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We attempt to hedge against these exchange rate risks by entering into derivative instruments that are typically one to eighteen months in duration, leaving us exposed to longer term changes in exchange rates. We recorded unrealized loss of $10 thousand and unrealized gain of $1.7 million related to derivatives that are not designated as hedging instruments, for the three months ended September 29, 2017 and September 30, 2016, respectively. As foreign currency exchange rates fluctuate relative to the U.S. dollar, we expect to incur foreign currency translation adjustments and may incur foreign currency exchange losses. For example, a 10% weakening in the U.S. dollar against the Thai baht, the RMB and the GBP would have resulted in a decrease in our net dollar position of approximately $4.2 million and $4.8 million as of September 29, 2017 and June 30, 2017, respectively. We cannot give any assurance as to the effect that future changes in foreign currency rates will have on our unaudited condensed consolidated financial position, operating results or cash flows.

Credit Risk

Credit risk refers to our exposures to financial institutions, suppliers and customers that have in the past and may in the future experience financial difficulty, particularly in light of recent conditions in the credit markets and the global economy. As of September 29, 2017, our cash and cash equivalents were held in deposits and highly liquid investment products with maturities of three months or less with banks and other financial institutions having credit ratings of A minus or above. Our marketable securities as of September 29, 2017 are held in various financial institutions with a maturity limit not to exceed three years, and all securities are rated A1, P-1, F1 or better. We continue to monitor our surplus cash and consider investment in corporate and U.S. government debt as well as certain available for sale securities in accordance with our investment policy. We generally monitor the financial performance of our suppliers and customers, as well as other factors that may affect their access to capital and liquidity. Presently, we believe that we will not incur material losses due to our exposures to such credit risk.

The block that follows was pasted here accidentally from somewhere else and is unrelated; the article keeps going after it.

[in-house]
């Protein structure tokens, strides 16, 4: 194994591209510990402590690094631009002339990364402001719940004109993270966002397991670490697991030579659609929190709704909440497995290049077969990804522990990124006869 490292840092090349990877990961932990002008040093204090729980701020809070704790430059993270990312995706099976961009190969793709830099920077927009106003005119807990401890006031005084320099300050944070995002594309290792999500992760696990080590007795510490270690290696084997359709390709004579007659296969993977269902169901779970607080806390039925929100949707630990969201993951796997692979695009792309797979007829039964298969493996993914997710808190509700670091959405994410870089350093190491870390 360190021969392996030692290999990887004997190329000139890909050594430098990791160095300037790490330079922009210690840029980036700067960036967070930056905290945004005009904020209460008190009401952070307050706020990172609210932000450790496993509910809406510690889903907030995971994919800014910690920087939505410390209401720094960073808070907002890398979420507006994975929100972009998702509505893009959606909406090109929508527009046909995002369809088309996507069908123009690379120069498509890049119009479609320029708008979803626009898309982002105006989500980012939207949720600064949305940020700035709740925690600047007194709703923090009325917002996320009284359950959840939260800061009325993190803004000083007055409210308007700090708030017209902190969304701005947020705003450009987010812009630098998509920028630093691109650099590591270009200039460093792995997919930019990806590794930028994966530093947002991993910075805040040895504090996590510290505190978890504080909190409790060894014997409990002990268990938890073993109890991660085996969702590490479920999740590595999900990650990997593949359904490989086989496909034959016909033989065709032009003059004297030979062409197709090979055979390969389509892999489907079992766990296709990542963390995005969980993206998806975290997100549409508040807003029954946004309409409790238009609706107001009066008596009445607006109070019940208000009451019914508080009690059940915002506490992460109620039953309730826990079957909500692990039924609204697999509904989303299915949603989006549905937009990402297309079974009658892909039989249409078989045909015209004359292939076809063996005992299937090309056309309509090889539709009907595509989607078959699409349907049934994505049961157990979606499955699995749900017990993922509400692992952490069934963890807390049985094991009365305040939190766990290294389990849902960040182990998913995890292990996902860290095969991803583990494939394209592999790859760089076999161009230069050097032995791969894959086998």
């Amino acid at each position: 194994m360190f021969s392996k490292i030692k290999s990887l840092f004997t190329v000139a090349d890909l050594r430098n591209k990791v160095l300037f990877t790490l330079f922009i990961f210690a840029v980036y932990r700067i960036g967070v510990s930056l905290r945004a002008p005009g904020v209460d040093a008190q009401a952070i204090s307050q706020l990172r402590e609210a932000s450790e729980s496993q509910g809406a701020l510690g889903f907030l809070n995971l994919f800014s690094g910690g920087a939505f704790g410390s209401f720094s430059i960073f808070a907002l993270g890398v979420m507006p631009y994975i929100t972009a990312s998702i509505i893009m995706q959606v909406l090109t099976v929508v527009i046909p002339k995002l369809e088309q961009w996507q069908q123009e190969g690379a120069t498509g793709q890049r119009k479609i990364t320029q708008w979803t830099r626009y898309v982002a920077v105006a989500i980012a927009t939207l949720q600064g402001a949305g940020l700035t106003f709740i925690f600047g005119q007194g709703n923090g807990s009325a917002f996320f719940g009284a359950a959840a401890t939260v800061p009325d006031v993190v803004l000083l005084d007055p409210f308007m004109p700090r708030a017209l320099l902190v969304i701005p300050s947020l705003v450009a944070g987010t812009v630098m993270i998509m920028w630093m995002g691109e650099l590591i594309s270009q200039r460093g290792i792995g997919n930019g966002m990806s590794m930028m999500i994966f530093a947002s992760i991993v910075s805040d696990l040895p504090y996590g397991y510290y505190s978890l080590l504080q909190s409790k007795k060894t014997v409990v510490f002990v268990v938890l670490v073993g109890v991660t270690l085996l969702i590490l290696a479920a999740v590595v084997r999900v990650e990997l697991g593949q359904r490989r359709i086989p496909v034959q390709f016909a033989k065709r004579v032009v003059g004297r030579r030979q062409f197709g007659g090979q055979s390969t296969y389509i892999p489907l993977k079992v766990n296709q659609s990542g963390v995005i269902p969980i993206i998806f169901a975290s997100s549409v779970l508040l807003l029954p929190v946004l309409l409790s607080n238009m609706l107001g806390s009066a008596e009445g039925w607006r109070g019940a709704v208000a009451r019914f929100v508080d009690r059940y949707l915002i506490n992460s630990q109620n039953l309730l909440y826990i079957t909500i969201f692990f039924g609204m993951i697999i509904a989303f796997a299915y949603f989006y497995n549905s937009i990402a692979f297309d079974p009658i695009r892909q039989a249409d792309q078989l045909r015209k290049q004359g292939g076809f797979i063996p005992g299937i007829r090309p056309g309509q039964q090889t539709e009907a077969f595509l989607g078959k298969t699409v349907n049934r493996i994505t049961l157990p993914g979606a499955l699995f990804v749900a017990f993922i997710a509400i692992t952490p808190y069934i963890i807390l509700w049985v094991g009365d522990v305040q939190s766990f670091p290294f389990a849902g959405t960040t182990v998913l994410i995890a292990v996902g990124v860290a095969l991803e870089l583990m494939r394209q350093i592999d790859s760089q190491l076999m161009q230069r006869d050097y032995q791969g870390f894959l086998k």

ITEM 4. CONTROLS AND PROCEDURES

Evaluation of Disclosure Controls and Procedures

Our management, with the participation of our chief executive officer and chief financial officer, evaluated the effectiveness of our disclosure controls and procedures pursuant to Rule 13a-15(e) and 15d-15(e) under the Securities Exchange Act of 1934 as of the end of the period covered by this Quarterly Report on Form 10-Q. Based on that evaluation, our chief executive officer and chief financial officer concluded that as of the end of the period covered by this Quarterly Report on Form 10-Q, our disclosure controls and procedures were effective to provide reasonable assurance that information we are required to disclose in reports that we file or submit under the Securities Exchange Act of 1934 is recorded, processed, summarized and reported within the time periods specified in Securities and Exchange Commission rules and forms, and include controls and procedures designed to ensure that the information required to be disclosed by us in such reports is accumulated and communicated to our management, including our chief executive officer and chief financial officer, as appropriate, to allow timely decisions regarding required disclosures. Management’s assessment of the effectiveness of our internal control over financial reporting is expressed at the level of reasonable assurance because a control system, no matter how well designed and operated, can provide only reasonable, but not absolute, assurance that the control system’s objectives will be met.